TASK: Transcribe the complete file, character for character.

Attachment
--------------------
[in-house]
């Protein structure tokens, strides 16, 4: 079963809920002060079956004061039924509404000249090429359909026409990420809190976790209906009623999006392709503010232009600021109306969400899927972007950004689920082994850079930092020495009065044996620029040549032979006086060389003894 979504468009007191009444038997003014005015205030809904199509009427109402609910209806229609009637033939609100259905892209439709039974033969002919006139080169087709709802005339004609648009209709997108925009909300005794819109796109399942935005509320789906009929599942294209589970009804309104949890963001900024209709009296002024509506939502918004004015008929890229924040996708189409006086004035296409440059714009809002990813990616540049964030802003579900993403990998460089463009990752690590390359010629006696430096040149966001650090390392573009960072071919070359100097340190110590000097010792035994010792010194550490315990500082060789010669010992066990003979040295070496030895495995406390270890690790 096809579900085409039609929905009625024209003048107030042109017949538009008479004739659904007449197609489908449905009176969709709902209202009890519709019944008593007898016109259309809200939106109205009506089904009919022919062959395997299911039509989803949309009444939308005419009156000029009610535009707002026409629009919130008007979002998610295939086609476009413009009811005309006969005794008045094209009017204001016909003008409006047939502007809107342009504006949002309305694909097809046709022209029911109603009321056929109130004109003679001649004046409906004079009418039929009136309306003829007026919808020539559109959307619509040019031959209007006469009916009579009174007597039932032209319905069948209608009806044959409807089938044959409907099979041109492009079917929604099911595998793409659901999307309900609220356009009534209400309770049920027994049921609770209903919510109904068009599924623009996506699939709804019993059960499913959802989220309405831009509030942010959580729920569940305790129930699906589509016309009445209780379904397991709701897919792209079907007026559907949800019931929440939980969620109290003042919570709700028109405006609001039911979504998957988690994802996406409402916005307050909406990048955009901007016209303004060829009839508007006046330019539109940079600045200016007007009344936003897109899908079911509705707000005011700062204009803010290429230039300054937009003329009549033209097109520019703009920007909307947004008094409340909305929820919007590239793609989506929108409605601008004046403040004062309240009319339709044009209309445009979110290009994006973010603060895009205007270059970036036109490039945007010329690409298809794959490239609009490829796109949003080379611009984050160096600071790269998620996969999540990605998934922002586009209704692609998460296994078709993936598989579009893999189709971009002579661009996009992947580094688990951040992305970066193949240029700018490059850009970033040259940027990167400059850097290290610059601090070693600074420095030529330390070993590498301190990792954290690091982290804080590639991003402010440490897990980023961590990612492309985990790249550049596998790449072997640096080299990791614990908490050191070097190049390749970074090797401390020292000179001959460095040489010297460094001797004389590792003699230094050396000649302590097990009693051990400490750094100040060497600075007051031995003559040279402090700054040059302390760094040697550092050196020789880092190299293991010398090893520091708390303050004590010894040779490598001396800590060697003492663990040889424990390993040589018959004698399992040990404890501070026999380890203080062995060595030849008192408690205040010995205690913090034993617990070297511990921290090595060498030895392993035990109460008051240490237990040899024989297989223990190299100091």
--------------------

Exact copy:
[in-house]
């Protein structure tokens, strides 16, 4: 079963809920002060079956004061039924509404000249090429359909026409990420809190976790209906009623999006392709503010232009600021109306969400899927972007950004689920082994850079930092020495009065044996620029040549032979006086060389003894 979504468009007191009444038997003014005015205030809904199509009427109402609910209806229609009637033939609100259905892209439709039974033969002919006139080169087709709802005339004609648009209709997108925009909300005794819109796109399942935005509320789906009929599942294209589970009804309104949890963001900024209709009296002024509506939502918004004015008929890229924040996708189409006086004035296409440059714009809002990813990616540049964030802003579900993403990998460089463009990752690590390359010629006696430096040149966001650090390392573009960072071919070359100097340190110590000097010792035994010792010194550490315990500082060789010669010992066990003979040295070496030895495995406390270890690790 096809579900085409039609929905009625024209003048107030042109017949538009008479004739659904007449197609489908449905009176969709709902209202009890519709019944008593007898016109259309809200939106109205009506089904009919022919062959395997299911039509989803949309009444939308005419009156000029009610535009707002026409629009919130008007979002998610295939086609476009413009009811005309006969005794008045094209009017204001016909003008409006047939502007809107342009504006949002309305694909097809046709022209029911109603009321056929109130004109003679001649004046409906004079009418039929009136309306003829007026919808020539559109959307619509040019031959209007006469009916009579009174007597039932032209319905069948209608009806044959409807089938044959409907099979041109492009079917929604099911595998793409659901999307309900609220356009009534209400309770049920027994049921609770209903919510109904068009599924623009996506699939709804019993059960499913959802989220309405831009509030942010959580729920569940305790129930699906589509016309009445209780379904397991709701897919792209079907007026559907949800019931929440939980969620109290003042919570709700028109405006609001039911979504998957988690994802996406409402916005307050909406990048955009901007016209303004060829009839508007006046330019539109940079600045200016007007009344936003897109899908079911509705707000005011700062204009803010290429230039300054937009003329009549033209097109520019703009920007909307947004008094409340909305929820919007590239793609989506929108409605601008004046403040004062309240009319339709044009209309445009979110290009994006973010603060895009205007270059970036036109490039945007010329690409298809794959490239609009490829796109949003080379611009984050160096600071790269998620996969999540990605998934922002586009209704692609998460296994078709993936598989579009893999189709971009002579661009996009992947580094688990951040992305970066193949240029700018490059850009970033040259940027990167400059850097290290610059601090070693600074420095030529330390070993590498301190990792954290690091982290804080590639991003402010440490897990980023961590990612492309985990790249550049596998790449072997640096080299990791614990908490050191070097190049390749970074090797401390020292000179001959460095040489010297460094001797004389590792003699230094050396000649302590097990009693051990400490750094100040060497600075007051031995003559040279402090700054040059302390760094040697550092050196020789880092190299293991010398090893520091708390303050004590010894040779490598001396800590060697003492663990040889424990390993040589018959004698399992040990404890501070026999380890203080062995060595030849008192408690205040010995205690913090034993617990070297511990921290090595060498030895392993035990109460008051240490237990040899024989297989223990190299100091």